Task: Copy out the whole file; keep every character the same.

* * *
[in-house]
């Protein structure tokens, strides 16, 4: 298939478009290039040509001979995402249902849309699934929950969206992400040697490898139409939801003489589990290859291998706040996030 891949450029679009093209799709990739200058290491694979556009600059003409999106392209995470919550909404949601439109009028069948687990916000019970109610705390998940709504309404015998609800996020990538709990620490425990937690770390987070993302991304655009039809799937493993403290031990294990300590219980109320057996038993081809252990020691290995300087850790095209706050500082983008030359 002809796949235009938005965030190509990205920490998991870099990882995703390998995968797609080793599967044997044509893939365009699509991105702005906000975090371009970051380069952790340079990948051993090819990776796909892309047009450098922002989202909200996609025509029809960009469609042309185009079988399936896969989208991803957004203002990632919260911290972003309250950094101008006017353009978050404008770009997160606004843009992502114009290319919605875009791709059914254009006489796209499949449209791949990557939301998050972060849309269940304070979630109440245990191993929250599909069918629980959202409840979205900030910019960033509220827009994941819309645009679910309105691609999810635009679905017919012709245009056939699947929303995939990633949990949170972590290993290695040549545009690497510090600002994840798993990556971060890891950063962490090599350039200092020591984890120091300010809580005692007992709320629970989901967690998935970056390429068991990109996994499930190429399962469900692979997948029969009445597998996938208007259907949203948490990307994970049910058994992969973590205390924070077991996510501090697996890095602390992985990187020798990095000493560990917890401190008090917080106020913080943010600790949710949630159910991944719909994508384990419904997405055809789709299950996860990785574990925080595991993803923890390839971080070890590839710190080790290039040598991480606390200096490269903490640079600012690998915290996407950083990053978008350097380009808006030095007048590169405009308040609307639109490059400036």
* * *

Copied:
[in-house]
């Protein structure tokens, strides 16, 4: 298939478009290039040509001979995402249902849309699934929950969206992400040697490898139409939801003489589990290859291998706040996030 891949450029679009093209799709990739200058290491694979556009600059003409999106392209995470919550909404949601439109009028069948687990916000019970109610705390998940709504309404015998609800996020990538709990620490425990937690770390987070993302991304655009039809799937493993403290031990294990300590219980109320057996038993081809252990020691290995300087850790095209706050500082983008030359 002809796949235009938005965030190509990205920490998991870099990882995703390998995968797609080793599967044997044509893939365009699509991105702005906000975090371009970051380069952790340079990948051993090819990776796909892309047009450098922002989202909200996609025509029809960009469609042309185009079988399936896969989208991803957004203002990632919260911290972003309250950094101008006017353009978050404008770009997160606004843009992502114009290319919605875009791709059914254009006489796209499949449209791949990557939301998050972060849309269940304070979630109440245990191993929250599909069918629980959202409840979205900030910019960033509220827009994941819309645009679910309105691609999810635009679905017919012709245009056939699947929303995939990633949990949170972590290993290695040549545009690497510090600002994840798993990556971060890891950063962490090599350039200092020591984890120091300010809580005692007992709320629970989901967690998935970056390429068991990109996994499930190429399962469900692979997948029969009445597998996938208007259907949203948490990307994970049910058994992969973590205390924070077991996510501090697996890095602390992985990187020798990095000493560990917890401190008090917080106020913080943010600790949710949630159910991944719909994508384990419904997405055809789709299950996860990785574990925080595991993803923890390839971080070890590839710190080790290039040598991480606390200096490269903490640079600012690998915290996407950083990053978008350097380009808006030095007048590169405009308040609307639109490059400036």